The current issue of the Journal of Supreme Court History has a fascinating article about the origin of Wickard v. Filburn. Filburn v. Helke was decided by a divided three-judge panel in the Southern District of Ohio on March 14, 1942. District Judge John H. Druffel, joined by Judge Nevin ruled for Roscoe Filburn, but not on Commerce Clause grounds. Rather the opinion was based on the “equities of the case.” The article explains:
He concluded that, due to the representations made by Secretary of Agriculture Wickard in his May 19 radio address, some of those who voted in favor of the measure might have been induced to vote against their interests, and consequently the Act, as amended, was void as applied against those misled farmers. In other words, the requisite two-thirds vote would not have voted in the affirmative but for the Secretary’s unintentionally misleading statements, and thus the increased penalty of forty-nine cents per bushel could not be enforced against Filburn. The judge opined that “it would seem that the equities of the situation demanded that the Secretary forewarn the farmers that in accepting the benefits of increased parity loans they were also subjecting themselves to higher penalties.”46 The court enjoined the county committee from collecting the penalty over and above the original fifteen cents per bushel, from placing a lien on Filburn’s entire crop, and from collecting the penalty unless and until the excess crop was actually marketed, in accordance with the terms of the original Act.
When I read this, I thought to myself, Huh!? The an executive policy was put on hold because of statements a government official made on the radio?! In 1942!
Under the insane procedures of the AAA, 2/3 of the eligible wheat farmers had to vote in a national referendum to approve the marketing quotas, which would also approve loans for wheat growers. Secretary of Commerce Claude Wickard’s speech, which the court transcribes, warned that “we have a record amount of old wheat on hand and a bumper crop in prospect” and that “Farmers should not be penalized because they have provided insurance against shortages of food.” Here is the crux of the pitch:
‘The law provides that wheat loans will not be made if wheat growers vote down marketing quotas. * * * The continuance— or discontinuance— of government loans on wheat is at stake in this referendum on May 31. To put it bluntly, no quotas, no loans.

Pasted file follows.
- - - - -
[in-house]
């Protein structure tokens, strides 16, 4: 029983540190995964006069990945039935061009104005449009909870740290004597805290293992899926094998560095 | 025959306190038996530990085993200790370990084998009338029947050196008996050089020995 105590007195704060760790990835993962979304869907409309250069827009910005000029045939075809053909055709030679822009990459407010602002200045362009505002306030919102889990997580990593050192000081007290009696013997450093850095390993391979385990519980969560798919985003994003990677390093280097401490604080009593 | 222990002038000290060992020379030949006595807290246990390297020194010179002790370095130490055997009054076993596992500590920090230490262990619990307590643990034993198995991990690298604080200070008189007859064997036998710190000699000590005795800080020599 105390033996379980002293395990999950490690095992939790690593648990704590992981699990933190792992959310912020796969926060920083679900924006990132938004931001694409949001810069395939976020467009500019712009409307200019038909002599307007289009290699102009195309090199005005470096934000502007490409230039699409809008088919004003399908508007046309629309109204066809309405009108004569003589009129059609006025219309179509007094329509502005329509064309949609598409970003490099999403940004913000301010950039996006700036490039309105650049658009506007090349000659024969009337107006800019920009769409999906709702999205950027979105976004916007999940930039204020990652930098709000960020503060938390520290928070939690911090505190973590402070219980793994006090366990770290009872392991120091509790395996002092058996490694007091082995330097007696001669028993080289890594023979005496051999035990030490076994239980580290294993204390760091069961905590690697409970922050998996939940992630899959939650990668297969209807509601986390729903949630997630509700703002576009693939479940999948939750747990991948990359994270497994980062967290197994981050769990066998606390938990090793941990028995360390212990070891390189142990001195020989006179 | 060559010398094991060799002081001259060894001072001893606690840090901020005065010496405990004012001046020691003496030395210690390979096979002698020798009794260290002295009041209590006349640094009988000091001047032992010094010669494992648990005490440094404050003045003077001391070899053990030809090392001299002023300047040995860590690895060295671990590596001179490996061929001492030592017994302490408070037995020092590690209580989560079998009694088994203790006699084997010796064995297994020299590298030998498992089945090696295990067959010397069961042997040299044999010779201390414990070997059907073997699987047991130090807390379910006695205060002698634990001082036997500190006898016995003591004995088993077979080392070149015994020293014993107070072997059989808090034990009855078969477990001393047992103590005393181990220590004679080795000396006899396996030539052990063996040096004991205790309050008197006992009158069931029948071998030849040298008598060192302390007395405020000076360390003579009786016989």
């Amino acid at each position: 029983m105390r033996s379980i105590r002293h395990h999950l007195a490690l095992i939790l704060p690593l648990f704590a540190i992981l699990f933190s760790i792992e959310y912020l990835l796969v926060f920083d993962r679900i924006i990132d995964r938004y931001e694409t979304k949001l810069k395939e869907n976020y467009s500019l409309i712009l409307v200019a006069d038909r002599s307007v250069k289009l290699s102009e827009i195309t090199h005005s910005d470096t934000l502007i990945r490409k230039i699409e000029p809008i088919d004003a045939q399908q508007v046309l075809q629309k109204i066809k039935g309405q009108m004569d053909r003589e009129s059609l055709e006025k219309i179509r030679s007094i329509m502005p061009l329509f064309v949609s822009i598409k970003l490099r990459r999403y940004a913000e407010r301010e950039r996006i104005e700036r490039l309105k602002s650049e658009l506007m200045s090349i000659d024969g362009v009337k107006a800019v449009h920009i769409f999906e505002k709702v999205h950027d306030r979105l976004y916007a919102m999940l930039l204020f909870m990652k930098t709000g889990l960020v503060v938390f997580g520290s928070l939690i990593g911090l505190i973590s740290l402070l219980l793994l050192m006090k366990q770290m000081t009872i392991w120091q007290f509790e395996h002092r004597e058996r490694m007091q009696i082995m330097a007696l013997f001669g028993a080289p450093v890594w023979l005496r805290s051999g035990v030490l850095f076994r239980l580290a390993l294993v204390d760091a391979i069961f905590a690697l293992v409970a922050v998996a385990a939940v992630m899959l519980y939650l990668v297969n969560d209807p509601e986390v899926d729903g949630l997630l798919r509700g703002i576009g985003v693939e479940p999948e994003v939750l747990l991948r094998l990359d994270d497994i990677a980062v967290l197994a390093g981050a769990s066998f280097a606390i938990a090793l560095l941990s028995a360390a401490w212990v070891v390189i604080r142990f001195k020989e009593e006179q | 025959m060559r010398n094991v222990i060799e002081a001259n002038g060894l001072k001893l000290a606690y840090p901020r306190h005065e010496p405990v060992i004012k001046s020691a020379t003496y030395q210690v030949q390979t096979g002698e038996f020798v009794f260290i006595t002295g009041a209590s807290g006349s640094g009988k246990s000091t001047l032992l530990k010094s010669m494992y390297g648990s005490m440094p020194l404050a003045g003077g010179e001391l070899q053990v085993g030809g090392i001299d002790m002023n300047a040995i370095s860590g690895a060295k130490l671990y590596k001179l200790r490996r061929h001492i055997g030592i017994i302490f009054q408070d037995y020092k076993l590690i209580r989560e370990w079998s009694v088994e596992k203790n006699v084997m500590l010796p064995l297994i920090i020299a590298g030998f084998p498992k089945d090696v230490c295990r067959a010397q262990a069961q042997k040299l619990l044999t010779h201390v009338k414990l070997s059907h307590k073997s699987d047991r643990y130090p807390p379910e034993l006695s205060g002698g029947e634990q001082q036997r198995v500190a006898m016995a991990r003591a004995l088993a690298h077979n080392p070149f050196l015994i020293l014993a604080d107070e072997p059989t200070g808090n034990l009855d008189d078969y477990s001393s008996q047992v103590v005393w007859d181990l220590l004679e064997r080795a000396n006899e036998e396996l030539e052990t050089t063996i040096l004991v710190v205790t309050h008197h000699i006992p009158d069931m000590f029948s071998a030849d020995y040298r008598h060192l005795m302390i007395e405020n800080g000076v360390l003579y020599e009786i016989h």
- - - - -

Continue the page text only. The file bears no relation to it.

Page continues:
81% of the 559,630 voting wheat-growers approved the quotas, and 19% opposed them. The quotas were approved. Asa a result, producers were “subject to a penalty on the farm marketing excess.”
The question for the Court was not whether the AAA was valid exercise of Congress’ s commerce powers, but whether the referendum was induced by fraud:
…it becomes important to determine whether or not the necessary two-thirds of the wheat farmers voluntarily voted affirmatively or were unintentionally misled in so voting in the referendum.
It is fully recognized by all that Congress has devoted much time in the past several years in a laudable effort to help the farmers, and as Mr. Wickard said: ‘parity is one of the most important objectives of the national farm programs and will continue to be a goal,‘ and it is but natural that the several hundred thousands of wheat farmers, scattered all over the United States (559,630 voted), should look to the Secretary of Agriculture for advice and direction in a matter of such importance as the quota referendum, and when in his official capacity, the Secretary, in the nation-wide radio speech appealing for an affirmative vote for the quota, eleven days prior to the referendum, said: * * * ‘To make wise decisions, we need to know the facts. * * * Because of the uncertain world situation, we deliberately planted several million extra acres of wheat. * * * Farmers should not be penalized because they have provided insurance against shortages of food,‘ it would seem that the Secretary meant what he said and that the farmers voting affirmatively would not be penalized for the ‘deliberately planted‘ excess acreage beyond the law in effect at the time of planting. But the contrary was true, the bill to which Mr. Wickard referred greatly increased the penalty for the ‘deliberately planted‘ excess acreage and subjected the entire crop to a lien for the payment of the penalty.